Swimming is one of the most effective and beneficial activities for us and our health. Along with lowering the risk of chronic illnesses such as heart disease, strokes and diabetes, swimming keeps our heart rate up, while taking impact stress off your body. There are few activities that can compete with swimming.
Swimming is a low impact activity, meaning there is no additional force or strain being applied to joints from the impact of your feet with the ground. This type of low impact activity is a great way to stay active and exercise while managing our arthritic conditions. Water aerobics is another low impact activity which can be used for the same reason. Furthermore, as swimming is a low impact form of exercise, you can carry on with the activity for a lifetime. There are swimming groups and competitions for adults in their 100s so there are no excuses!
Swimming is an effective activity for the efficiency of our heart and lungs, increasing our endurance levels and helping our overall fitness. Our bodies adapt to the lower oxygen levels and in turn uses the oxygen more efficiently. We also take in more air with each breath we take, removing carbon dioxide as we breathe out. Increasing the efficiency of our lungs will lower our blood pressure and heart rate when we rest.
Swimming is a superb way to help build multiple muscle groups and tone your body. It is no coincidence that athlete swimmers look like they have been carved from stone. Swimming can help us to work on areas of the body that are sometimes neglected by other activities. With the many variations in swimming techniques, we are able to choose the areas of the body we wish to strengthen. As we aim to balance ourselves and stay afloat using our arms and legs, the deeper stabilising muscles of our core and lower back are used to maintain a horizontal position, further strengthening our bodies balance.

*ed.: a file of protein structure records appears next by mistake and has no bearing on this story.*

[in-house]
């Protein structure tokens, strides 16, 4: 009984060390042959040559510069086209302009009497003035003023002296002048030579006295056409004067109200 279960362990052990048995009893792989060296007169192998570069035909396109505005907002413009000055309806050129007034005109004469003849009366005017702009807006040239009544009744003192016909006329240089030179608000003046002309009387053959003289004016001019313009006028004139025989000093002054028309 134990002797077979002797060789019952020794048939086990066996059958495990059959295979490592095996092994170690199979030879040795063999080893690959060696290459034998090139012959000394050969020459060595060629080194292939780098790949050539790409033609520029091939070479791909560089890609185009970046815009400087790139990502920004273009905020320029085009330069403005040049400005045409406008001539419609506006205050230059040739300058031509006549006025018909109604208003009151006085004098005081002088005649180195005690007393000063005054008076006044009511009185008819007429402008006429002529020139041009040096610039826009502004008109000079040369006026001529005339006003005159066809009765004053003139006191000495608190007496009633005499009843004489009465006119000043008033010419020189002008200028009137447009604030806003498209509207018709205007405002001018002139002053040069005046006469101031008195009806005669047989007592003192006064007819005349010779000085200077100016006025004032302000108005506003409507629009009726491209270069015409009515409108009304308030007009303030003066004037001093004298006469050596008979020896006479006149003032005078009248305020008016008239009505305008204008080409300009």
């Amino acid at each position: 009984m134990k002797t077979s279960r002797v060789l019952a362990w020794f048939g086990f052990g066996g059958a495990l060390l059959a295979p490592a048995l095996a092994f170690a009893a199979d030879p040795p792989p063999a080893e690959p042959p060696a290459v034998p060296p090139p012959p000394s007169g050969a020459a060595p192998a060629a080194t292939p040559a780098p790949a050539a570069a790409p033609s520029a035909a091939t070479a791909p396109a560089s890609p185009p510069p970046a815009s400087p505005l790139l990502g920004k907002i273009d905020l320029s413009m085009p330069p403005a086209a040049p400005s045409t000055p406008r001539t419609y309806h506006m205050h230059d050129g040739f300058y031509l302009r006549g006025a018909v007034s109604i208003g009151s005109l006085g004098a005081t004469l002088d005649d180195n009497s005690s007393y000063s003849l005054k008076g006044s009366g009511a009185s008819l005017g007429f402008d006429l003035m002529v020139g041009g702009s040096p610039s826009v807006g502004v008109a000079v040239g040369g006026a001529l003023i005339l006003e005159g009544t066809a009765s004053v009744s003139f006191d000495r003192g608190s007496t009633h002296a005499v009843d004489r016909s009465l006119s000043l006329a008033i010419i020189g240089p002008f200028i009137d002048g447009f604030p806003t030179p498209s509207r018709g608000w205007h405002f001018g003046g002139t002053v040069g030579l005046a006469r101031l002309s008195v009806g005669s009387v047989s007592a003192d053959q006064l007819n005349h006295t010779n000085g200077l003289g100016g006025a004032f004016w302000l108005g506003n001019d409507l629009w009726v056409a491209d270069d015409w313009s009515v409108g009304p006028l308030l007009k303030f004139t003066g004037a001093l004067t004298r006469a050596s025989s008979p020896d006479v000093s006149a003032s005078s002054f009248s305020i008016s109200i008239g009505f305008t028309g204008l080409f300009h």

Alternative activity when injured
Swimming is a frequently used form of exercise for those who are injured or recovering from an injury (mostly lower limb problems). This is a great way of maintaining fitness levels and often referred to as part of a rehabilitation process. This is due to the water providing resistance to make the muscles work that little bit harder without the stresses or the strain of impact through contact with the ground.
As with all forms of exercise, swimming causes your body to release endorphins which help to lower our stress levels. However, it has been found in some studies that swimming can have additional benefits in relation to this. It is said that being in the water reduces the amount of sensory information that your body receives and therefore brings on a feelings of calmness. Ideal if you want exercise and relax at the same time, but also for anyone that is worried about an injury they are trying to recover from. Often, a huge part of the rehabilitation process is in the mind. Having a relaxed and positive mind can work wonders for your recovery.
If you would like more information regarding swimming and all of its benefits, please use our FREE ‘Ask A Physio’ service online at www.physiofusion.co.uk
We’d love to hear from you.